"We reconceptualized presidential politics in geophysical terms," said Lichtman, who teaches at American University. "We didn't look at it as Reagan versus Carter or Republicans versus Democrats or liberals versus conservatives. Rather, we looked at elections as stability versus upheavals."

Stability, according to their definition, is when the party that is incumbent in the White House -- in this case, the Republican Party -- wins the next presidential election. Upheavals are when the opposition party wins elections.

The researchers found that four markers or "keys" correctly predicted every presidential election over 120 years. These keys were whether the incumbent party's candidate won the presidential nomination on the first ballot with at least two-thirds of the delegate count, the absence of a third-party candidate who won 5 percent or more of the overall vote, the absence of a recession, and the presence of a major policy victory in the previous term. ...

Given that they wanted to play it safe, Keilis-Borok and Lichtman selected nine other keys that increased the confidence with which they could have predicted all the elections between 1860 and 1980.
Note: The original paper tested 12 yes-or-no questions. The method has evolved into 13 statements that could be assessed as true or false. Most discussions of this research refer to the final 13 keys in true-or-false statement form. The definitive version appears in Lichtman's 1991 book, The Keys to the White House.

Why These 13 Keys?

Where did Lichtman and Keilis-Borok get these particular keys? In an article in Analytics Magazine, writer Douglas Samuelson explains (emphasis mine):
Lichtman is quick to point out that his method is based on a solid statistical model that incorporates a test of competing theories of politics, and the prediction results validate some of the theories and contradict others. His method is based on a statistical pattern recognition algorithm for predicting earthquakes, implemented by Russian seismologist Vladimir Keilis-Borok. The highest plurality of the popular vote, not the electoral vote that actually decides the presidency, is the criterion ...

Out of nearly 200 questions, which were all binary (“yes” or “no”) variables, the algorithm picked those that displayed the greatest difference between the proportion of the time the variable was “yes” for years when the incumbent party won and the corresponding proportion for years when the challenging party won, using all U. S. elections from 1860 through 1976 as the training set.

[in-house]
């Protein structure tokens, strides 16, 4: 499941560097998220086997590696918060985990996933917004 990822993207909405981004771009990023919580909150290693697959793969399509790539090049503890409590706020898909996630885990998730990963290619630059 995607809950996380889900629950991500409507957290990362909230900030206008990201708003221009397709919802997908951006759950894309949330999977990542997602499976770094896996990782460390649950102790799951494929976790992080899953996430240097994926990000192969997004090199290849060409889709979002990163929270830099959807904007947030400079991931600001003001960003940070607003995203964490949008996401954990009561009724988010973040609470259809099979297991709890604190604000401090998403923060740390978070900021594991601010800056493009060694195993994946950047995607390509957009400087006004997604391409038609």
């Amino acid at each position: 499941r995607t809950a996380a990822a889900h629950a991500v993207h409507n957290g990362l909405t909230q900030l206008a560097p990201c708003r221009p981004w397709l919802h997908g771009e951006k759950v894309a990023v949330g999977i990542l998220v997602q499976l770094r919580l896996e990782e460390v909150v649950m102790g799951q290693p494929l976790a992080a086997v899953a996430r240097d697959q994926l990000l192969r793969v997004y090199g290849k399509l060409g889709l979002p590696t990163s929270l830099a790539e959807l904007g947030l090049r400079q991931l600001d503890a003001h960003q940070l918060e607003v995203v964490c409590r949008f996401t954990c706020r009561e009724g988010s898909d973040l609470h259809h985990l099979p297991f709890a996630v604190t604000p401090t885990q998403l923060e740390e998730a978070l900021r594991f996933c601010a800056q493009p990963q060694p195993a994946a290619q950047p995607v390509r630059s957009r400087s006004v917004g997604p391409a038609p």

"Displayed the greatest difference between the proportion of the time the variable was “yes” for years when the incumbent party won and the corresponding proportion for years when the challenging party won" means this: Determine which questions show the greatest tendency to be right when the incumbent won and also right when the challenger won.

This is a bit simplified, but imagine that the answer to a given question (a key) was right in 12 elections when the incumbent won and also right in 7 elections when the challenger won. You could assign a differential score of 19 (12+7) to that key. The keys with the highest differential scores would then be selected as, together, identifying the pattern they were looking to find.

Thus the 13 keys in their final form. So far, right every time.

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At 2:09 PM, Anonymous Anonymous said...

not sure "scientific" applies since a lot of those qualitative questions require arbitrary answers. A lot of the answers are going to be affected by geography and demographic concerns.

The questions also don't really factor in how much dumber and more evil voters seem to get every 2/4 year cycle.

A national average for, say, how charismatic someone is or whether an incumbent did or did not enjoy some manner of foreign policy success, may but probably won't be reflected in the coinciding electoral college scores based on geo or demo.

Like I said before, the incumbent pos could just not get around to starting a nuclear war (answer to foreign policy success = hell no), and the corporate, noncharismatic, corrupt DNC D could still win 8 million more votes just in CA and NY and 'average' out in the rest of the states... and that D could lose the electoral college by 100.

it's as good as anything we have. But the DNC will still ignore it and prevent Bernie from the nom just because their sole concern is keeping their donors happy so that they keep kachinging the billions per cycle.

At 5:44 PM, Anonymous Anonymous said...

The 13 points also ignore the active voter suppression efforts of the party losing power.

At 1:25 PM, Anonymous Anonymous said...

or the party gaining power in 2020.